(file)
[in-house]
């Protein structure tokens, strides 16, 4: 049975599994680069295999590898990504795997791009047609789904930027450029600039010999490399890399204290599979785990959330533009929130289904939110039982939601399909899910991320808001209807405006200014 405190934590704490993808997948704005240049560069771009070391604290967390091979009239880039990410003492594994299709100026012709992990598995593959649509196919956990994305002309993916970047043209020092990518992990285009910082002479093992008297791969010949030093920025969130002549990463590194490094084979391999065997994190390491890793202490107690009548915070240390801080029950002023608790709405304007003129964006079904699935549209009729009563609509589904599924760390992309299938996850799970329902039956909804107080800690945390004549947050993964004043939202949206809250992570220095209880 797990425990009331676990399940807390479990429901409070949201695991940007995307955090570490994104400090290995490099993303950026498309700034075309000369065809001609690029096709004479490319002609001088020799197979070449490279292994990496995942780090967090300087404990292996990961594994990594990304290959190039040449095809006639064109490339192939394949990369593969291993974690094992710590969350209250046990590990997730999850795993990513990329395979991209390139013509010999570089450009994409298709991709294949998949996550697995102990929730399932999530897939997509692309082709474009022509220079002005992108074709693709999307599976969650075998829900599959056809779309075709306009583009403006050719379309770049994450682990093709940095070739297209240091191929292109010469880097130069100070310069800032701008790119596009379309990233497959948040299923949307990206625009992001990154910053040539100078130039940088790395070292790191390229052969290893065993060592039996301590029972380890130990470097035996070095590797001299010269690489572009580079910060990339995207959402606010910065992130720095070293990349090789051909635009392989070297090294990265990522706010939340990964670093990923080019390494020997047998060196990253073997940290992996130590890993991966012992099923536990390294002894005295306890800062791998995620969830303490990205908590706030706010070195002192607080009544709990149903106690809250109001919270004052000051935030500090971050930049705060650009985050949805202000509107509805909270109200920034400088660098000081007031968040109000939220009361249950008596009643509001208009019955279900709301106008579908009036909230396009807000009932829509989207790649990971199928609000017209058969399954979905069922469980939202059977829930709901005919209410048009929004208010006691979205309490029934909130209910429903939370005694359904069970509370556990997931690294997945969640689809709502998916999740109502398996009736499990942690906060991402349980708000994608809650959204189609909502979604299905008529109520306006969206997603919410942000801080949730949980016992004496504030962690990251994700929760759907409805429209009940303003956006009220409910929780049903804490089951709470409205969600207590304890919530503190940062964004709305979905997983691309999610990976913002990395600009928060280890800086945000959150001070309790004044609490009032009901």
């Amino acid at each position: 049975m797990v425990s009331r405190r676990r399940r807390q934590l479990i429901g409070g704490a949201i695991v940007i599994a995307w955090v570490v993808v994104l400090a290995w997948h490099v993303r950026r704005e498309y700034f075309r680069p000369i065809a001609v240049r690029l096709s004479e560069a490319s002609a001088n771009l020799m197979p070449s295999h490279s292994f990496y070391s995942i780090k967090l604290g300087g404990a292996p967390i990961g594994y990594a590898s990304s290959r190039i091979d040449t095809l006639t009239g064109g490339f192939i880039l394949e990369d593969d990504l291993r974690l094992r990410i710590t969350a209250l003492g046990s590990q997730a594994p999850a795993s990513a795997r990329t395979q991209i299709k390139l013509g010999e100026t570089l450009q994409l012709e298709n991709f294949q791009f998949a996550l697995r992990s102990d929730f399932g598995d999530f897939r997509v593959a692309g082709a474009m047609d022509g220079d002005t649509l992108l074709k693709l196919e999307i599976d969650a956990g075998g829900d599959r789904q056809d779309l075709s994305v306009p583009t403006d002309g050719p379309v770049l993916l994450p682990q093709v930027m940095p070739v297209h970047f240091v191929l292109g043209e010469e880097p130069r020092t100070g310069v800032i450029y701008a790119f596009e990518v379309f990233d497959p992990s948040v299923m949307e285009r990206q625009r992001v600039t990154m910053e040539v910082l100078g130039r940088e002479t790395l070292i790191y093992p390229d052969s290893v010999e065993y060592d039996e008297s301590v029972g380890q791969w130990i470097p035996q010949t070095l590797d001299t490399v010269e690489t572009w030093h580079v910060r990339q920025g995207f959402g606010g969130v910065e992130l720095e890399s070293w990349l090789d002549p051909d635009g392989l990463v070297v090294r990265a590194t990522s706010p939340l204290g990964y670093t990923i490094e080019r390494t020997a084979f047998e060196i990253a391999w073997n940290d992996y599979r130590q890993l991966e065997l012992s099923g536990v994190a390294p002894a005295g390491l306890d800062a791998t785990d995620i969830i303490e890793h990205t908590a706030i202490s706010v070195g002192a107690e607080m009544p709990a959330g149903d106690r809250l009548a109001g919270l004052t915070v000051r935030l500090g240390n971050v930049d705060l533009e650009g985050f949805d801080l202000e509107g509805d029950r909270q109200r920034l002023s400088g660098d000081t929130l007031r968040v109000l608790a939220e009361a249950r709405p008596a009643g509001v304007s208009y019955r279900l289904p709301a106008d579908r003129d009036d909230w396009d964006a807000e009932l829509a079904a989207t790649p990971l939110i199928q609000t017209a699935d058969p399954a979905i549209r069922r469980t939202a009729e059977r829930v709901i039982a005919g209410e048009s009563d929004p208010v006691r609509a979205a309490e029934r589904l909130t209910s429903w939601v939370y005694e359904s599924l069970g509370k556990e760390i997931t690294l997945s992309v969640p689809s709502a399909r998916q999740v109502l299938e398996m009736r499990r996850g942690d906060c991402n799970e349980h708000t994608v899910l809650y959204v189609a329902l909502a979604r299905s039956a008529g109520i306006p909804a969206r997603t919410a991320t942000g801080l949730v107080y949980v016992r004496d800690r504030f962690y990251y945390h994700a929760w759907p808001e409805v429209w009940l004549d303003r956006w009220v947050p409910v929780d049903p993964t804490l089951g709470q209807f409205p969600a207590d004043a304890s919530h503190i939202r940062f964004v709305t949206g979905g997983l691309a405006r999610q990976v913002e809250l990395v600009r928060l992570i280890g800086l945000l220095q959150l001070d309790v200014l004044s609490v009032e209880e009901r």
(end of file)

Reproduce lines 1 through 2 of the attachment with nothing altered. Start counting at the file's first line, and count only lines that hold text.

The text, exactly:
[in-house]
């Protein structure tokens, strides 16, 4: 049975599994680069295999590898990504795997791009047609789904930027450029600039010999490399890399204290599979785990959330533009929130289904939110039982939601399909899910991320808001209807405006200014 405190934590704490993808997948704005240049560069771009070391604290967390091979009239880039990410003492594994299709100026012709992990598995593959649509196919956990994305002309993916970047043209020092990518992990285009910082002479093992008297791969010949030093920025969130002549990463590194490094084979391999065997994190390491890793202490107690009548915070240390801080029950002023608790709405304007003129964006079904699935549209009729009563609509589904599924760390992309299938996850799970329902039956909804107080800690945390004549947050993964004043939202949206809250992570220095209880 797990425990009331676990399940807390479990429901409070949201695991940007995307955090570490994104400090290995490099993303950026498309700034075309000369065809001609690029096709004479490319002609001088020799197979070449490279292994990496995942780090967090300087404990292996990961594994990594990304290959190039040449095809006639064109490339192939394949990369593969291993974690094992710590969350209250046990590990997730999850795993990513990329395979991209390139013509010999570089450009994409298709991709294949998949996550697995102990929730399932999530897939997509692309082709474009022509220079002005992108074709693709999307599976969650075998829900599959056809779309075709306009583009403006050719379309770049994450682990093709940095070739297209240091191929292109010469880097130069100070310069800032701008790119596009379309990233497959948040299923949307990206625009992001990154910053040539100078130039940088790395070292790191390229052969290893065993060592039996301590029972380890130990470097035996070095590797001299010269690489572009580079910060990339995207959402606010910065992130720095070293990349090789051909635009392989070297090294990265990522706010939340990964670093990923080019390494020997047998060196990253073997940290992996130590890993991966012992099923536990390294002894005295306890800062791998995620969830303490990205908590706030706010070195002192607080009544709990149903106690809250109001919270004052000051935030500090971050930049705060650009985050949805202000509107509805909270109200920034400088660098000081007031968040109000939220009361249950008596009643509001208009019955279900709301106008579908009036909230396009807000009932829509989207790649990971199928609000017209058969399954979905069922469980939202059977829930709901005919209410048009929004208010006691979205309490029934909130209910429903939370005694359904069970509370556990997931690294997945969640689809709502998916999740109502398996009736499990942690906060991402349980708000994608809650959204189609909502979604299905008529109520306006969206997603919410942000801080949730949980016992004496504030962690990251994700929760759907409805429209009940303003956006009220409910929780049903804490089951709470409205969600207590304890919530503190940062964004709305979905997983691309999610990976913002990395600009928060280890800086945000959150001070309790004044609490009032009901």